I'll start with the hinge as I didn't end up using it. The initial idea was to have this mounted on the wall but then I decided not to (after I made the hinge) as I preferred the option of being able to move it around.

To make the hinge I used some of the off-cuts from the walnut, designed some small square blocks using Aspire, which would allow a small bearing and a shaft to fit inside and got the CNC going again. I then raided my bits box from an electric longboard build i had previously worked on (see it here and used a few parts that come with the motors, extra shaft and a couple of collett type things.

These worked perfectly and with the small bearings, it turned very smoothly. This is where i changed my mind and went with the idea of a handle and feet.

I had an old tripod style lamp which had nice silver mounts which i thought would be perfect for what i needed. These were hollow though and the internal dimension wasn't the same size as any of the drill bits i had so i needed to quickly make some plugs. I headed back to Aspire and the WorkBee CNC and created two plugs out of the walnut i had left. Quicky drilled two shallow holes into the side piece of the frame the two plugs fit in perfectly and stayed with Gorilla glue. These worked perfectly, and after slotting an 8mm round copper bar through it created a really nice looking handle.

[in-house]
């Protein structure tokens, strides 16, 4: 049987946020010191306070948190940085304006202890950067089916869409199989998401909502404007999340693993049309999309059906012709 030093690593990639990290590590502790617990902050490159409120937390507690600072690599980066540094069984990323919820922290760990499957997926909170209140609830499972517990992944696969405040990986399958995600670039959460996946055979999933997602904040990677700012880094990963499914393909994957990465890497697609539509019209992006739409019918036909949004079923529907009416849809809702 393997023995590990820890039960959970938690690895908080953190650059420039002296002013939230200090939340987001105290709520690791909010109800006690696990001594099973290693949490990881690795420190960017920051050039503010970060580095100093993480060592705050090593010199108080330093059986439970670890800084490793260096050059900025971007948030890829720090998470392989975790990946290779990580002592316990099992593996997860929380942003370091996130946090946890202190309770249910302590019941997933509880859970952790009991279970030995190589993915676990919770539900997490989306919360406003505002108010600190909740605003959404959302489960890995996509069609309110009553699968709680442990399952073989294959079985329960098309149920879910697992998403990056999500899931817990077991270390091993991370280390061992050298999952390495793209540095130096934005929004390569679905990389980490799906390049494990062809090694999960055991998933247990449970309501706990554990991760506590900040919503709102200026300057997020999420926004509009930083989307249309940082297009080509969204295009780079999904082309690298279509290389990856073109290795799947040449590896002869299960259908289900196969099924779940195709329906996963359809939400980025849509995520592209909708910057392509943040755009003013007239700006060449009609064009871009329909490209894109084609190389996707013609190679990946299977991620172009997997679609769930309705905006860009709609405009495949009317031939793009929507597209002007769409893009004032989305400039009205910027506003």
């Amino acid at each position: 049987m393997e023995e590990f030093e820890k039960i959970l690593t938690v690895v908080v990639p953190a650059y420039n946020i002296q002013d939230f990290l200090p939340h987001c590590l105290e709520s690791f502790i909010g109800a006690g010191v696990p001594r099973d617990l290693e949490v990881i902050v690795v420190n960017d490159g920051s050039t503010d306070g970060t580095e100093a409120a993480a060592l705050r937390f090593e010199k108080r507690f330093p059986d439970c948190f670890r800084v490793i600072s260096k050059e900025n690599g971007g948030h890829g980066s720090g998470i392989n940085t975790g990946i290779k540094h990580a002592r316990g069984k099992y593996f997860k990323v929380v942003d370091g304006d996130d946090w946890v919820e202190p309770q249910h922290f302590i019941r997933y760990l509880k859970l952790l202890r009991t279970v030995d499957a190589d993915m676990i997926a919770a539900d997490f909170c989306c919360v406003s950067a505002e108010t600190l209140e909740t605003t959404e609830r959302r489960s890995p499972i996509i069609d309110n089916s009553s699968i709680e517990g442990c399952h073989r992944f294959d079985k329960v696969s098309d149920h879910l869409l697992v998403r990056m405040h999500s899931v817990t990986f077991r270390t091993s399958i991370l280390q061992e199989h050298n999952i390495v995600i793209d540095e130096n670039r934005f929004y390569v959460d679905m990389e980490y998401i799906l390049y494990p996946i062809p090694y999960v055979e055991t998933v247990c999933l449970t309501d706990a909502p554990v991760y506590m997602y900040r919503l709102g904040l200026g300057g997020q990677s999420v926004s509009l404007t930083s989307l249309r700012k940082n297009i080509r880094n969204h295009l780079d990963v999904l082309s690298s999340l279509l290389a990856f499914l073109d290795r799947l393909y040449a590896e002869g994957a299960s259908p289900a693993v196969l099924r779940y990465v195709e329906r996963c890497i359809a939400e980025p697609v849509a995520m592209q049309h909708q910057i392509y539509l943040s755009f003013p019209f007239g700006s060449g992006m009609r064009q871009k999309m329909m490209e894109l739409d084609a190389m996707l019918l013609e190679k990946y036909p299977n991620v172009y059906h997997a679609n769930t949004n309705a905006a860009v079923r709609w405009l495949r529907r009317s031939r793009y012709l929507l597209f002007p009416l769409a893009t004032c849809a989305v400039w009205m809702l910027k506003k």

The next part was feet.

I took the same style from the sides of the frame quickly created them in Aspire and cut them out using the CNC. Adding two of these to the frame finished the project.

Step 7: The Final Product

The finished product came out better than i thought and is currently being used. I have an idea of adding a screen in the back slider to be able to be connected to a laptop and used a screen for reference to give the option of using it in a presentation.

Thanks for reading. The links ive used throughout the instructable are all below for ease of finding them.

The WorkBee Cnc -

ThePlasticPeople -

Timber Source -

Sketchup software -

Sketchup warehouse -

Vectric Aspire software -

I'm happy to answer any questions